Newly released figures from comScore, an Internet analytics firm, show Google’s dominant position to be a granite boulder against which weaker competitors can only grind futilely. Despite vigorous attempts by Microsoft, Yahoo and others to whittle away at the commanding share of Web visitors held by Google, the search king expanded its slice of the pie to 66.8 percent in June 2012, a significant rise from 65.5 percent in June of the previous year. Yahoo’s share slid to 13 percent, a full 2.9 percentage points down from June 2011, while Microsoft’s Bing picked up 1.2 percentage points to end at 15.6 percent.
The jump to a high-water mark for Bing comes after 25 consecutive monthly increases. Microsoft, which has locked horns with Google in multiple technology markets, also powers Yahoo’s search engine in a partnership with the smaller company. Combined share for both companies stands at 28.6 percent, a drop of 1.7 percentage points in a year.
Google’s muscular presence gives it considerable leverage in negotiating lucrative deals with marketers, many of whom are willing to pay top dollar for targeted advertising meant to draw the attention of especially profitable customers. However, a downside to rampaging across the Web is unwelcome attention from regulators, who see Google’s virtual kingdom as potentially anti-competitive. The Federal Trade Commission is currently investigating claims that the Internet powerhouse has been abusing its position to shove aside smaller firms in favor of Google’s own offerings.
Over the last couple of years, Microsoft has poured considerable resources into the Bing search engine in its fight to wrest market share away from Google and weaken a feared rival. After starting out strongly with an 8.4-percent share two years ago, Bing has steadily improved its presence at the expense of former search-engine leader Yahoo, also-ran Ask Jeeves and fading giant AOL. Yahoo’s fortunes have slipped steadily for the past ten months with the latest figures representing the lowest market share ever for the once vaunted Internet property.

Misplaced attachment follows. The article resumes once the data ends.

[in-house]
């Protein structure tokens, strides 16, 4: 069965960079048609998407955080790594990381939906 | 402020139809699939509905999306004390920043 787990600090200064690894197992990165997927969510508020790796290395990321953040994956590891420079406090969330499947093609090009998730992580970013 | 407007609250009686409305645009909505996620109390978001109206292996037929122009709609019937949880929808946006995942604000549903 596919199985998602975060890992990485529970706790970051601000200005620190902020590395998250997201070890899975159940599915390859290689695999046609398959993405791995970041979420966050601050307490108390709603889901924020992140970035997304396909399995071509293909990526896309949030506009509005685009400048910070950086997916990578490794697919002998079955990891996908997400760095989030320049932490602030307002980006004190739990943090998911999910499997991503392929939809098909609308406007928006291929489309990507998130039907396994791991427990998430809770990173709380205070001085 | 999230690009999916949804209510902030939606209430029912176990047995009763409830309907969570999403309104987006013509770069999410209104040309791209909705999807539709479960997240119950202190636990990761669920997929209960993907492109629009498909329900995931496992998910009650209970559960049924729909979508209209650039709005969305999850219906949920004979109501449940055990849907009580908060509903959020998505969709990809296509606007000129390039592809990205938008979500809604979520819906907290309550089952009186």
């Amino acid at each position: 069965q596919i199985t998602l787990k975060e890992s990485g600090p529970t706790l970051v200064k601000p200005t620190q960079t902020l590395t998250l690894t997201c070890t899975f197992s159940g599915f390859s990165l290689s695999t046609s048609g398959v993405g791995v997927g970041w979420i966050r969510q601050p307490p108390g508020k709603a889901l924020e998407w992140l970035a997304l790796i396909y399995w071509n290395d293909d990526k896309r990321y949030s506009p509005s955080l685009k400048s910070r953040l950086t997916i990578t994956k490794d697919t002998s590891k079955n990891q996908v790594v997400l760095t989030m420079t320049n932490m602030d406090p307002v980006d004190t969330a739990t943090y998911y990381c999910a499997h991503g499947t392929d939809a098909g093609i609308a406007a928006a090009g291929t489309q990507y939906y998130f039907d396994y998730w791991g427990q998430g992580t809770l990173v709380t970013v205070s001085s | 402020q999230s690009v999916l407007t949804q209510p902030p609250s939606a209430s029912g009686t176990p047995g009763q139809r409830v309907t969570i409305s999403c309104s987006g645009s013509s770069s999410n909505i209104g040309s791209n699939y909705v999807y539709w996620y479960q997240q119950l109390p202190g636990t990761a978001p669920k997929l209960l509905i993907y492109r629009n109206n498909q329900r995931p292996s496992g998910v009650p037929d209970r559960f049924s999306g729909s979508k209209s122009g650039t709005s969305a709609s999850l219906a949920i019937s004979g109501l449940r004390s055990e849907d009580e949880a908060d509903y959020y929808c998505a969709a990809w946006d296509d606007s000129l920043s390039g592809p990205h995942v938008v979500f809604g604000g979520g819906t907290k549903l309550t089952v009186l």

In spite of creeping up in the rankings, Bing has been a disappointing battlefield for Microsoft. The software colossus’ online-services division has bled money since venturing into the shark-infested waters of search-engine advertising, losing a staggering $10.4 billion over five years. Company officials declared early in July that Microsoft would write off $6.2 billion on its Internet business activities. A near-total abandonment of the goodwill value of a $6.3 billion acquisition of aQuantive, an online-advertising services provider, accounted for almost all of the noncash bookkeeping charge.
Notwithstanding optimistic predictions by Kevin Johnson, former president of Microsoft services, the 2007 purchase of aQuantive fell far short of boosting the company into the first ranks of Web advertising providers. Microsoft had gambled heavily by paying an 85-percent premium for aQuantive’s stock after seeing other prospects snatched up by eager competitors.
In addition, Microsoft and Yahoo recently said in separate statements that their advertising partnership, launched early in 2010, had not proven as effective as expected. The joint effort was meant to unify disparate marketing efforts, increasing the attraction of a single advertising space to potential customers. Many industry analysts believe long-term profitability depends on capturing at least 25 percent to 30 percent of the search market, leaving Bing lagging badly in its quest for independent market viability.
In what appears to be an effort to “stop the bleeding”, hopefully overshadowing these latest figures, Yahoo announced last week that it had appointed 13 year Google veteran Marissa Mayer as Chief Executive Offer of Yahoo. Mayer, now 37 years old, was Google’s 20th employee. During her years at Google, Marissa has held numerous positions, including engineer, designer, product manager, and executive, and has launched over 100 well-known features and products and played an instrumental role in Google search, leading the product management efforts for more than 10 years, a period during which Google Search grew from a few hundred thousand to well over a billion searches per day. Marissa led the development of some of Google’s most successful services including image, book and product search, toolbar, and iGoogle, and defined such pivotal products as Google News and Gmail. She is listed as an inventor on several patents in artificial intelligence and interface design. This indeed is big news for Yahoo and there has been a flurry of speculation on what Mayer’s first order of business will be as CEO. Yahoo Shares rose shortly after the announcement.
As far as Microsoft and Bing is concerned, for now they’ve brought in popular PR professional Mark Penn who packed the massive punch behind Hillary Clinton’s, strong, yet unsuccessful presidential campaign back in 2008.
According to the Wall Street journal, Penn, who will report directly to Microsoft CEO Steve Ballmer, has said in an interview that he will be assembling what he calls a “SWAT team” to work on strategy around consumer projects with his “initial priority” focused closely on Bing.